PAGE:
When I reviewed Shadowrun Returns
in August, I spent a long time figuring out what score to assign. Not because the game's quality is ever in question - it's undoubtedly the best adaptation of the Shadowrun pen and paper game to date - but because on release so much of the game's potential hinged on a creative, passionate community embracing the free mission creation tools included in the package. Happily, players adopted Shadowrun Returns
immediately, and new missions started appearing before the game was even available at retail.
These days, you'll find all manner of missions on the game's Steam Community Workshop. From linear assassination missions to complex, multi-tiered campaigns, there's something here for everyone, and what you can't find with a cursory search, you could build yourself after a short tutorial. Shadowrun Returns
could have stood on its own as a quality roleplaying adventure, but by offering players the ability to create, developer Harebrained Schemes has guaranteed that the game is almost its own platform on which new stories will continue to be told. If nothing else, that endless font of content makes the game's $20 purchase price seem absurdly low.
As we're still in the early days of the new console generation, the lack of PlayStation 4 games remains palpable. Luckily, indie developer Housemarque has ensured that you'll never be wanting for an arcade-style shooter with the spectacular (and spectacularly simple) Resogun
Here's a game that, like all the best arcade games, relies on a very basic premise. In sum it reads: "Shoot stuff, save people, score points." While that seems an easy task, the hordes of enemies flying toward your ship and the explosive bursts of particle effects quickly complicate things, and on your first attempt you may only get as far as the second stage. That little exposure though, is all Resogun
needs to hook you. Once you've mastered the game's simple controls, you start to work on understanding its more subtle aspects - like the strategic advantages of flinging humans across the screen, instead of politely carrying them - and before you know it, four hours have passed and suddenly you've developed a new addiction.
doesn't offer a deep, multi-faceted storyline or dozens of hours of campaign to burn through, but it does bring something even more valuable to the table: a classic arcade experience that players will return to time and time again, hoping to eke out just a few more points.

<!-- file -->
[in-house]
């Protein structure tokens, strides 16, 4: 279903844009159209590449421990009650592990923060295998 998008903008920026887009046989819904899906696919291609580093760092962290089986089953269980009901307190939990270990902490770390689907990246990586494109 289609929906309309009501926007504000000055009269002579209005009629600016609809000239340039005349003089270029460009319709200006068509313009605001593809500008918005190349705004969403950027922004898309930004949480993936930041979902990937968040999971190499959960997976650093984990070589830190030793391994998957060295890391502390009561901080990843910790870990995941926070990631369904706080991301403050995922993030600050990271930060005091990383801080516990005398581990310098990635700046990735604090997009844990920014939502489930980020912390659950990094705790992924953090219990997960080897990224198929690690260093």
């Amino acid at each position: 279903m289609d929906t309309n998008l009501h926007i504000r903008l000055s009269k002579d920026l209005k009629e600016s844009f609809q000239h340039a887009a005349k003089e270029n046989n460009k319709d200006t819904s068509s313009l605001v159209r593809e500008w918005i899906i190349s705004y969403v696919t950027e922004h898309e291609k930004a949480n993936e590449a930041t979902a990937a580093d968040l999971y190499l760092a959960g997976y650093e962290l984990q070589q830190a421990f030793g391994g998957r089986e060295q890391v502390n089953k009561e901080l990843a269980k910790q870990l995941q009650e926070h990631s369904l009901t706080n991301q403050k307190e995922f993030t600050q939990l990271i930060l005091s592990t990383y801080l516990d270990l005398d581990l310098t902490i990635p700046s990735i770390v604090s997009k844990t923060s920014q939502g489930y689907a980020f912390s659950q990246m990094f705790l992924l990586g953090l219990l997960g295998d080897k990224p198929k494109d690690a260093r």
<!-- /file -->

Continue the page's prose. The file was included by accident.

Injustice: Gods Among Us
While I still think that Superman could end a fight with Batman by immediately punching his frail human body into the sun, Injustice: Gods Among Us
stands as a phenomenal fighting game and the best DC Comics video game adaptation to date. It's obvious that Mortal Kombat
developer Netherrealm Studios is as passionate about comics as it is about fatalities, and that affection for the source material shines through both in the game's deeply detailed character roster and its overall balance. Granted, there a few too many Batman characters represented here, and nobody really needed to see that Scorpion cameo, but where else will you find Hawkgirl fighting Doomsday? Or The Joker punching Wonder Woman through a building?
Beyond pure comic book geek spectacle, though, Injustice
also proves a very competent fighting game. Most major fighting game tournaments now feature Injustice
alongside stalwarts like Super Street Fighter 4
and Ultimate Marvel Vs Capcom 3
. While "best fighting game" is a wildly subjective title to attach to anything, Netherrealm has truly hit a home run with Injustice
and any fighting game or comic book devotee should own at least one incarnation of the fighter.
Animal Crossing: New Leaf
You'll see many people argue that Animal Crossing is less a gaming experience and more an addiction, but I see it differently. I see those 20 or 30 minutes I spend each day in my virtual town as a meditative exercise. All day I'm surrounded by video games that thrive on bloody intensity, but for that short period each morning, everything is upbeat, relaxed and cheerful. Frankly, I don't care about any objective measurement of the quality of Animal Crossing: New Leaf
because it doesn't exist in my life to be numerically categorized. The fact that it helps me relax and sets the mood for the day is far more crucial than how many stars we awarded it.
On the other hand, New Leaf
is the most complete, functional Animal Crossing entry to date. If you're just getting into the series, don't play any of the earlier games. The online functionality of New Leaf
by itself makes all predecessors obsolete. Like Pokémon X and Y
, Animal Crossing: New Leaf
is another example of Nintendo switching things up after maintaining a glacial status quo for years, and here too we see the company over-deliver on everything fans have spent the past decade demanding from the franchise.
Joystiq is highlighting its 10 favorite games of 2013 throughout the week. Keep reading for more top selections and every writer's personal picks in Best of the Rest roundups.